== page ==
Match review: Port Vale 1 Bradford City 2 (Vincelot, Jones)
By Tim Penfold
This had all of the hallmarks of an average, frustrating Bradford City game. Opposition that had not won for a long time and have slumped into the relegation zone. A dominant first half performance going forward, complete with the usual missed half-chances. A shaky defensive display characterised by missed tackles, poor clearances and a lack of cover, and the inevitable soft equaliser. Yes, for over an hour this game was following a very familiar script.
City lined up in the diamond midfield that had caused Bolton so many problems, but with one change – Jordy Hiwula in for the injured Mark Marshall. This removed some of the fluidity from the system, as Hiwula wasn’t able to replicate Marshall’s roaming role, but he worked hard and had probably the best chance of the opening exchanges well saved.
City dominated possession and spent most of the first 45 minutes camped in the Vale half, but their final ball and finishing weren’t quite there. They also looked vulnerable on the counter – with James Meredith and Tony McMahon both pushing very hard, it was quite easy for Vale to break on the two remaining City defenders, and some accurate pot shots from distance caused Colin Doyle some trouble. That said, the hosts struggled to gain a proper foothold in the game, and it was no surprise when City finally broke through – McMahon’s free kick headed home by the impressive Romain Vincelot.
At this point, City suddenly became sloppy. They nearly conceded an equaliser almost immediately when they failed to deal with a set piece and Nicky Law’s skied clearance eventually set up JJ Hooper to fire wide. The second half began in much the same manner, although Hiwula skied City’s one good chance from a cross just behind him. City gave the ball away too often and wobbled when attacked.
The equaliser came from another poor bit of Law defending, as a poor touch in his own box gave Vale the chance to cross and Hooper a tap-in. Law’s defensive game has become something of a liability in recent weeks, especially in the diamond midfield where more is expected of him – his attacking work normally makes up for it, but not this time.
It looked like the game was heading towards an all too familiar conclusion, but Stuart McCall reacted quickly to change things. The diamond had stopped working going forward – it places a heavy creative burden on the player behind the strikers, and Billy Clarke had an off day. Alex Gilliead came on, City switched to 4-4-2 and started to use the width of the pitch to stretch their opponents.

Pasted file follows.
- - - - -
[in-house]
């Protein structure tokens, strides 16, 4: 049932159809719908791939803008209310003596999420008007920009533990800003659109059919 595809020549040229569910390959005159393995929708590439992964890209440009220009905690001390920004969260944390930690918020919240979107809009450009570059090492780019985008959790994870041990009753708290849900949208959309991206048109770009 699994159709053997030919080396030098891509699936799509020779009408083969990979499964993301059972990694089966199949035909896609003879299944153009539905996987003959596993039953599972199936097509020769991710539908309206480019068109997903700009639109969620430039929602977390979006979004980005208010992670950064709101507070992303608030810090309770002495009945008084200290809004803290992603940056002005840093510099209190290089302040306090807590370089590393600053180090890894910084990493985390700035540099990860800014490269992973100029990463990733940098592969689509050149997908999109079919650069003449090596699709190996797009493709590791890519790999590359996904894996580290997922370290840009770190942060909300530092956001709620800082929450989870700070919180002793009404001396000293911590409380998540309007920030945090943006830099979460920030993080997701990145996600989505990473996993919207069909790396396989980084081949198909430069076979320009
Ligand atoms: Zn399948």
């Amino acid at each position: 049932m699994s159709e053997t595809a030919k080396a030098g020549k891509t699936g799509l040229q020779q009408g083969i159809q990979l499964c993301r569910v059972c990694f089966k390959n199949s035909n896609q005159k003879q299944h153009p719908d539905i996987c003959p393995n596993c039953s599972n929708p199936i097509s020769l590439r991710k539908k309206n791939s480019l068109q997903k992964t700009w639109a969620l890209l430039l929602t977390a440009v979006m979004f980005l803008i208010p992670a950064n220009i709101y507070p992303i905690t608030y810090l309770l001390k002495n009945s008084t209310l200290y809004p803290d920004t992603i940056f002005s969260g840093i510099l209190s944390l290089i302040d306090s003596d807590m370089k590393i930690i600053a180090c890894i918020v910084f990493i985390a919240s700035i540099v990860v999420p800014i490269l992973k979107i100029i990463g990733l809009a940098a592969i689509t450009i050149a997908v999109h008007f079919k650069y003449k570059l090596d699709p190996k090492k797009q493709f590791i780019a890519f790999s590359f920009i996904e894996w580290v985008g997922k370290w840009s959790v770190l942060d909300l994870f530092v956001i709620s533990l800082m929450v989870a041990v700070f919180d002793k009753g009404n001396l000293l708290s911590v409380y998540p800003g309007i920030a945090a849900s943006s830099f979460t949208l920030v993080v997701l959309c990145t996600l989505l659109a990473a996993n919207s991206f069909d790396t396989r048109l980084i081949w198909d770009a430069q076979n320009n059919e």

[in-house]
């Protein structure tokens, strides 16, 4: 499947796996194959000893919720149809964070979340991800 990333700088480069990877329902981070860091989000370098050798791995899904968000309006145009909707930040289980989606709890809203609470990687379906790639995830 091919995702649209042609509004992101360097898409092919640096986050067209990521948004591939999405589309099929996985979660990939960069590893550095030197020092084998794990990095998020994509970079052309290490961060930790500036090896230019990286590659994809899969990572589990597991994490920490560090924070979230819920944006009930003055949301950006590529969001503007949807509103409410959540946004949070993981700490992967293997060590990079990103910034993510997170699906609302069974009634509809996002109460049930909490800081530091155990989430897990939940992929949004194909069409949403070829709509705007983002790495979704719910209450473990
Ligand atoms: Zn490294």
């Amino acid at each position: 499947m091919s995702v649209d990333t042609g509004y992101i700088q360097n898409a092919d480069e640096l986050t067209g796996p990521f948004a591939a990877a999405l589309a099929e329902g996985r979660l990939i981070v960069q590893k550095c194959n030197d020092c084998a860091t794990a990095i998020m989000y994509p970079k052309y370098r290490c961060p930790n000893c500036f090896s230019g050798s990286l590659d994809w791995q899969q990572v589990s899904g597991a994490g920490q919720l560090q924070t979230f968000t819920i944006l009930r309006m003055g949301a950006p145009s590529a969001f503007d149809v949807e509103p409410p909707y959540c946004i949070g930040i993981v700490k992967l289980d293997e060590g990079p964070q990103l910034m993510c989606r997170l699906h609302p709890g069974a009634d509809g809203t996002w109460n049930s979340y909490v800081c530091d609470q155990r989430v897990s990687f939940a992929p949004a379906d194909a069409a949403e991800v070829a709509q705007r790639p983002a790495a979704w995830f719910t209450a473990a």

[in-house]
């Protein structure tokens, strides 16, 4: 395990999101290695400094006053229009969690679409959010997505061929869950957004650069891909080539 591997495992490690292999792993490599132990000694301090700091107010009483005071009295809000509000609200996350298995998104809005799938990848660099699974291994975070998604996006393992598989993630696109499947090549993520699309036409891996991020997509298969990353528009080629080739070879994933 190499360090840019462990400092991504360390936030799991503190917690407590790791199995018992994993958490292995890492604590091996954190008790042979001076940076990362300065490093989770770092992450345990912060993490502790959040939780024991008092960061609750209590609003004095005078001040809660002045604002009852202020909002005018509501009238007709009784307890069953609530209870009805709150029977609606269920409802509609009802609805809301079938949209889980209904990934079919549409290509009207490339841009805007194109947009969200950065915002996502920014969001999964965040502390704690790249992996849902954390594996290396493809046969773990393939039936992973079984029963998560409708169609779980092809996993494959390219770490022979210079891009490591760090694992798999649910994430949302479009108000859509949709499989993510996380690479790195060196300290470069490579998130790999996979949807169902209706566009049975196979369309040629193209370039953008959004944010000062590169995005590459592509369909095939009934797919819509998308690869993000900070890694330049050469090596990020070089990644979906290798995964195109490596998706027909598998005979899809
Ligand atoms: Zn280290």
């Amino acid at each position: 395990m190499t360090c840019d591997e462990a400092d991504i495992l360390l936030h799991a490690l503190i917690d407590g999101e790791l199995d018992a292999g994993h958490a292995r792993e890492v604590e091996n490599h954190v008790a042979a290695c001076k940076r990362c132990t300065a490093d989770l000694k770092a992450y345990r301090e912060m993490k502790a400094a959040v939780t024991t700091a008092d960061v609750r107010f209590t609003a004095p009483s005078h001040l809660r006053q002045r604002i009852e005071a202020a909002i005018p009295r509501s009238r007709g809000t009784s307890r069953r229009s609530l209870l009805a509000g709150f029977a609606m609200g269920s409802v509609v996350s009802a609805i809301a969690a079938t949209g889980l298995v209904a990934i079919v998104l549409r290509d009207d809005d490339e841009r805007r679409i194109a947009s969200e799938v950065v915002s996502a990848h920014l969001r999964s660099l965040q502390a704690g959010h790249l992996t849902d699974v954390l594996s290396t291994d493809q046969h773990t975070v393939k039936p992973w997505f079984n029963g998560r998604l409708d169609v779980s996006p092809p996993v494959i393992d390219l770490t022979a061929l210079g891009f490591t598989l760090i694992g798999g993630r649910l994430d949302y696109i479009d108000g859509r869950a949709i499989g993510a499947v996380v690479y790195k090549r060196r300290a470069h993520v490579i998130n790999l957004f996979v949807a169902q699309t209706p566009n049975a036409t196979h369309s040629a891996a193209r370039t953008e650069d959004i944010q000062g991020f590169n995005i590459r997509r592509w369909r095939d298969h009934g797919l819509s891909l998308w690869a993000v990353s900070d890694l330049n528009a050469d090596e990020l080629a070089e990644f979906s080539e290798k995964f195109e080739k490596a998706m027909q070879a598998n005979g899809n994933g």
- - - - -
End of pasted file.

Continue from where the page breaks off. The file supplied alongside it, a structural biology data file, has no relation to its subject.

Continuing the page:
Gilliead chased what appeared to be a lost cause and created one chance for Charlie Wyke, who headed narrowly wide, before McCall made another switch. This one was Alex Jones, a surprise appearance on the bench after his injuries, coming on for Nicky Law, with Hiwula moving wide on the left and City’s system became 4-2-4.
Jones has had a frustrating time at City so far. Signed with some fanfare in early January, his early performances hadn’t been spectacular and he’d struggled with injuries. What he undoubtedly is, however, is a finisher. Gilliead swung in another good cross, and after a scramble, a block and a large hint of handball Jones drilled it into the net. It’s early days, but we have started scoring a bit more since Wyke has arrived. We may have found a solution to the problem going forwards.
Defensively however, City have been wobbling in recent weeks and McCall knew this. He reacted to going in front by bringing on Timothee Dieng for Wyke, going to a 4-5-1 and aiming to close the game out. This time, unlike against Bolton, City managed it without many alarms.
It did seem like this game was going to be another one of those days – the game following a predictable pattern. But Stuart McCall’s substitutions and tactical changes, combined with the fight and skill of the players on the pitch, ripped up the script and earned City a vital three points. This City side has the ability to go up – in this game they showed the mental strength and professionalism needed to as well.
Good luck Katie!
WOAP’s Katie Whyatt is one of the three finalists for the Sports Journalists’ Association Student Sports Writer of the Year Award. The ceremony where she finds out is on Monday 27 February. You can tweet her good luck here.
Categories: Match Reviews